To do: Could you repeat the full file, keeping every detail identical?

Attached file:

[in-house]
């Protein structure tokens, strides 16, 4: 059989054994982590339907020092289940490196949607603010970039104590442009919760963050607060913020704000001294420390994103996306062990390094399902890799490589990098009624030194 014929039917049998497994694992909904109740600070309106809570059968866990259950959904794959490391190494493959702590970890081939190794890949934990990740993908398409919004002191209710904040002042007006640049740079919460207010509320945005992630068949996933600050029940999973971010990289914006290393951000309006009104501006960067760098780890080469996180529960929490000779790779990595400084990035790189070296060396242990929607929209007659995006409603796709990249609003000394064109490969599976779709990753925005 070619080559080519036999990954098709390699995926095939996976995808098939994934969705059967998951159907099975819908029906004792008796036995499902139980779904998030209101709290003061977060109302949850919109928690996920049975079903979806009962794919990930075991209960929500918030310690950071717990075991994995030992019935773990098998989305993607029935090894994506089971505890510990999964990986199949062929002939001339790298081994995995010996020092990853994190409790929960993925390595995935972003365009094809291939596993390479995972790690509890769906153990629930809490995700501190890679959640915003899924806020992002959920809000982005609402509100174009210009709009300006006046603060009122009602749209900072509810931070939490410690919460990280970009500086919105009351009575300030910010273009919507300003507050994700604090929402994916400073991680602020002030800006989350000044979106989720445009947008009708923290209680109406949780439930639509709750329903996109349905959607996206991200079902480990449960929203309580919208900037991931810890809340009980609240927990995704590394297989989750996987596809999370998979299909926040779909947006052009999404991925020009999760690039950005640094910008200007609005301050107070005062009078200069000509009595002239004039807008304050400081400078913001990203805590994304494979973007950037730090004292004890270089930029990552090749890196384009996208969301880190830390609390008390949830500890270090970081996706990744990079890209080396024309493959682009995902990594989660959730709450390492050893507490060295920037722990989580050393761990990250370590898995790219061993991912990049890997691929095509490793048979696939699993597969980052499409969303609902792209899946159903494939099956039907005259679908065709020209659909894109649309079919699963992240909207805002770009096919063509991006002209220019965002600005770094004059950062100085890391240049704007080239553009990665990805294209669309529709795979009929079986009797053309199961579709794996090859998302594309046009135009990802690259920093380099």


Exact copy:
[in-house]
């Protein structure tokens, strides 16, 4: 059989054994982590339907020092289940490196949607603010970039104590442009919760963050607060913020704000001294420390994103996306062990390094399902890799490589990098009624030194 014929039917049998497994694992909904109740600070309106809570059968866990259950959904794959490391190494493959702590970890081939190794890949934990990740993908398409919004002191209710904040002042007006640049740079919460207010509320945005992630068949996933600050029940999973971010990289914006290393951000309006009104501006960067760098780890080469996180529960929490000779790779990595400084990035790189070296060396242990929607929209007659995006409603796709990249609003000394064109490969599976779709990753925005 070619080559080519036999990954098709390699995926095939996976995808098939994934969705059967998951159907099975819908029906004792008796036995499902139980779904998030209101709290003061977060109302949850919109928690996920049975079903979806009962794919990930075991209960929500918030310690950071717990075991994995030992019935773990098998989305993607029935090894994506089971505890510990999964990986199949062929002939001339790298081994995995010996020092990853994190409790929960993925390595995935972003365009094809291939596993390479995972790690509890769906153990629930809490995700501190890679959640915003899924806020992002959920809000982005609402509100174009210009709009300006006046603060009122009602749209900072509810931070939490410690919460990280970009500086919105009351009575300030910010273009919507300003507050994700604090929402994916400073991680602020002030800006989350000044979106989720445009947008009708923290209680109406949780439930639509709750329903996109349905959607996206991200079902480990449960929203309580919208900037991931810890809340009980609240927990995704590394297989989750996987596809999370998979299909926040779909947006052009999404991925020009999760690039950005640094910008200007609005301050107070005062009078200069000509009595002239004039807008304050400081400078913001990203805590994304494979973007950037730090004292004890270089930029990552090749890196384009996208969301880190830390609390008390949830500890270090970081996706990744990079890209080396024309493959682009995902990594989660959730709450390492050893507490060295920037722990989580050393761990990250370590898995790219061993991912990049890997691929095509490793048979696939699993597969980052499409969303609902792209899946159903494939099956039907005259679908065709020209659909894109649309079919699963992240909207805002770009096919063509991006002209220019965002600005770094004059950062100085890391240049704007080239553009990665990805294209669309529709795979009929079986009797053309199961579709794996090859998302594309046009135009990802690259920093380099």